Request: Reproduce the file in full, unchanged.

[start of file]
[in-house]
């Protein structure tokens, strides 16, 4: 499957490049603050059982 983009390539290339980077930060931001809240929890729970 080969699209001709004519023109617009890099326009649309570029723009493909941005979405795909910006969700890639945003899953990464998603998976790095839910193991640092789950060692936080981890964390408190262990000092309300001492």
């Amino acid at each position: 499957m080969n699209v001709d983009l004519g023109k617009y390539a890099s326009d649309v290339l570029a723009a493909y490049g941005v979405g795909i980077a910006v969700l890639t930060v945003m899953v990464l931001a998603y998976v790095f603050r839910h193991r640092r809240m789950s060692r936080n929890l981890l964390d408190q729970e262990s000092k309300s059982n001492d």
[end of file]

[in-house]
């Protein structure tokens, strides 16, 4: 499957490049603050059982 983009390539290339980077930060931001809240929890729970 080969699209001709004519023109617009890099326009649309570029723009493909941005979405795909910006969700890639945003899953990464998603998976790095839910193991640092789950060692936080981890964390408190262990000092309300001492």
């Amino acid at each position: 499957m080969n699209v001709d983009l004519g023109k617009y390539a890099s326009d649309v290339l570029a723009a493909y490049g941005v979405g795909i980077a910006v969700l890639t930060v945003m899953v990464l931001a998603y998976v790095f603050r839910h193991r640092r809240m789950s060692r936080n929890l981890l964390d408190q729970e262990s000092k309300s059982n001492d």